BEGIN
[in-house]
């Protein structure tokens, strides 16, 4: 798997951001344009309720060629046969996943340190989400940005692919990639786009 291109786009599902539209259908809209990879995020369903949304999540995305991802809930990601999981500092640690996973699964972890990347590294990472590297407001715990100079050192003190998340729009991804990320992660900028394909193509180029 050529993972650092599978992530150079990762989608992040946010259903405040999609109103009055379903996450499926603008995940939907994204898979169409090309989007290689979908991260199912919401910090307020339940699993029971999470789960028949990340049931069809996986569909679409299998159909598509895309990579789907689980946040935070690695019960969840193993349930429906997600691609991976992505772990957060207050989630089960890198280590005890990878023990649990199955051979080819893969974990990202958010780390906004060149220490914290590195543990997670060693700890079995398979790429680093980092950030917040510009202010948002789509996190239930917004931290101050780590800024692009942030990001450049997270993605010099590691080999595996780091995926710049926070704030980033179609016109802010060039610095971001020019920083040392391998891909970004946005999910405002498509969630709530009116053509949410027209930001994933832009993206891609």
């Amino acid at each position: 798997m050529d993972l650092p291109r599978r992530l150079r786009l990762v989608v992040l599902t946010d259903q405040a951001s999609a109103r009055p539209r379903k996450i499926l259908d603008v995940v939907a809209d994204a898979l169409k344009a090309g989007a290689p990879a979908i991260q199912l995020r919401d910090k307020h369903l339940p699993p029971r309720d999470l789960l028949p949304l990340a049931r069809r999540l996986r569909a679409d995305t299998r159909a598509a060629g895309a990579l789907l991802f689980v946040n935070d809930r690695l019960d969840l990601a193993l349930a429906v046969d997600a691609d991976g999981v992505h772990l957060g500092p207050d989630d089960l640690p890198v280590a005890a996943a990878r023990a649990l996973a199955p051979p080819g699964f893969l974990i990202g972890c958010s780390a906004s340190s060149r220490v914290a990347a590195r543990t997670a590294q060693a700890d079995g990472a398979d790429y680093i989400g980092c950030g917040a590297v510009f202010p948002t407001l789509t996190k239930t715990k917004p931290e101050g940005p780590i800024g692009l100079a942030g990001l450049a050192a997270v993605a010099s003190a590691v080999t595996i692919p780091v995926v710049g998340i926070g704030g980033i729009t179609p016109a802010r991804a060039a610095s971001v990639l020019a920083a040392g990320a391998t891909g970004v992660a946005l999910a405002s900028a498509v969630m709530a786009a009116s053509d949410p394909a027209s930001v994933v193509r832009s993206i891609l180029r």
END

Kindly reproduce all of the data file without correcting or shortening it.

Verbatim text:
[in-house]
């Protein structure tokens, strides 16, 4: 798997951001344009309720060629046969996943340190989400940005692919990639786009 291109786009599902539209259908809209990879995020369903949304999540995305991802809930990601999981500092640690996973699964972890990347590294990472590297407001715990100079050192003190998340729009991804990320992660900028394909193509180029 050529993972650092599978992530150079990762989608992040946010259903405040999609109103009055379903996450499926603008995940939907994204898979169409090309989007290689979908991260199912919401910090307020339940699993029971999470789960028949990340049931069809996986569909679409299998159909598509895309990579789907689980946040935070690695019960969840193993349930429906997600691609991976992505772990957060207050989630089960890198280590005890990878023990649990199955051979080819893969974990990202958010780390906004060149220490914290590195543990997670060693700890079995398979790429680093980092950030917040510009202010948002789509996190239930917004931290101050780590800024692009942030990001450049997270993605010099590691080999595996780091995926710049926070704030980033179609016109802010060039610095971001020019920083040392391998891909970004946005999910405002498509969630709530009116053509949410027209930001994933832009993206891609």
């Amino acid at each position: 798997m050529d993972l650092p291109r599978r992530l150079r786009l990762v989608v992040l599902t946010d259903q405040a951001s999609a109103r009055p539209r379903k996450i499926l259908d603008v995940v939907a809209d994204a898979l169409k344009a090309g989007a290689p990879a979908i991260q199912l995020r919401d910090k307020h369903l339940p699993p029971r309720d999470l789960l028949p949304l990340a049931r069809r999540l996986r569909a679409d995305t299998r159909a598509a060629g895309a990579l789907l991802f689980v946040n935070d809930r690695l019960d969840l990601a193993l349930a429906v046969d997600a691609d991976g999981v992505h772990l957060g500092p207050d989630d089960l640690p890198v280590a005890a996943a990878r023990a649990l996973a199955p051979p080819g699964f893969l974990i990202g972890c958010s780390a906004s340190s060149r220490v914290a990347a590195r543990t997670a590294q060693a700890d079995g990472a398979d790429y680093i989400g980092c950030g917040a590297v510009f202010p948002t407001l789509t996190k239930t715990k917004p931290e101050g940005p780590i800024g692009l100079a942030g990001l450049a050192a997270v993605a010099s003190a590691v080999t595996i692919p780091v995926v710049g998340i926070g704030g980033i729009t179609p016109a802010r991804a060039a610095s971001v990639l020019a920083a040392g990320a391998t891909g970004v992660a946005l999910a405002s900028a498509v969630m709530a786009a009116s053509d949410p394909a027209s930001v994933v193509r832009s993206i891609l180029r």